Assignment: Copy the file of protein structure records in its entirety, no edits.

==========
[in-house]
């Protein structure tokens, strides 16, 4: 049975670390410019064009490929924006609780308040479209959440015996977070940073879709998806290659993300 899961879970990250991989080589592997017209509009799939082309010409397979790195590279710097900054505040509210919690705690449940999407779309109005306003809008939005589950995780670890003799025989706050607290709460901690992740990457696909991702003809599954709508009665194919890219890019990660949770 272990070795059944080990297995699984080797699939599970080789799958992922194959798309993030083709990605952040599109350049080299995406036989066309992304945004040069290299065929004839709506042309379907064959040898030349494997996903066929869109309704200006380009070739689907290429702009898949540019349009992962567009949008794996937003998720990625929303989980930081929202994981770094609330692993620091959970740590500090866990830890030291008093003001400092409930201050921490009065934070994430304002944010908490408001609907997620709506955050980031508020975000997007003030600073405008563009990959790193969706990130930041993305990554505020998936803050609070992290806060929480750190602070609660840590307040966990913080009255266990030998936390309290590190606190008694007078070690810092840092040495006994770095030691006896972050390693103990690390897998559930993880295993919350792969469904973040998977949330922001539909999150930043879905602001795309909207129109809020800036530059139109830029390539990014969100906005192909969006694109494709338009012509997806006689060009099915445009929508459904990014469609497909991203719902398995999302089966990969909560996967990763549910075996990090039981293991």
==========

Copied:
[in-house]
């Protein structure tokens, strides 16, 4: 049975670390410019064009490929924006609780308040479209959440015996977070940073879709998806290659993300 899961879970990250991989080589592997017209509009799939082309010409397979790195590279710097900054505040509210919690705690449940999407779309109005306003809008939005589950995780670890003799025989706050607290709460901690992740990457696909991702003809599954709508009665194919890219890019990660949770 272990070795059944080990297995699984080797699939599970080789799958992922194959798309993030083709990605952040599109350049080299995406036989066309992304945004040069290299065929004839709506042309379907064959040898030349494997996903066929869109309704200006380009070739689907290429702009898949540019349009992962567009949008794996937003998720990625929303989980930081929202994981770094609330692993620091959970740590500090866990830890030291008093003001400092409930201050921490009065934070994430304002944010908490408001609907997620709506955050980031508020975000997007003030600073405008563009990959790193969706990130930041993305990554505020998936803050609070992290806060929480750190602070609660840590307040966990913080009255266990030998936390309290590190606190008694007078070690810092840092040495006994770095030691006896972050390693103990690390897998559930993880295993919350792969469904973040998977949330922001539909999150930043879905602001795309909207129109809020800036530059139109830029390539990014969100906005192909969006694109494709338009012509997806006689060009099915445009929508459904990014469609497909991203719902398995999302089966990969909560996967990763549910075996990090039981293991």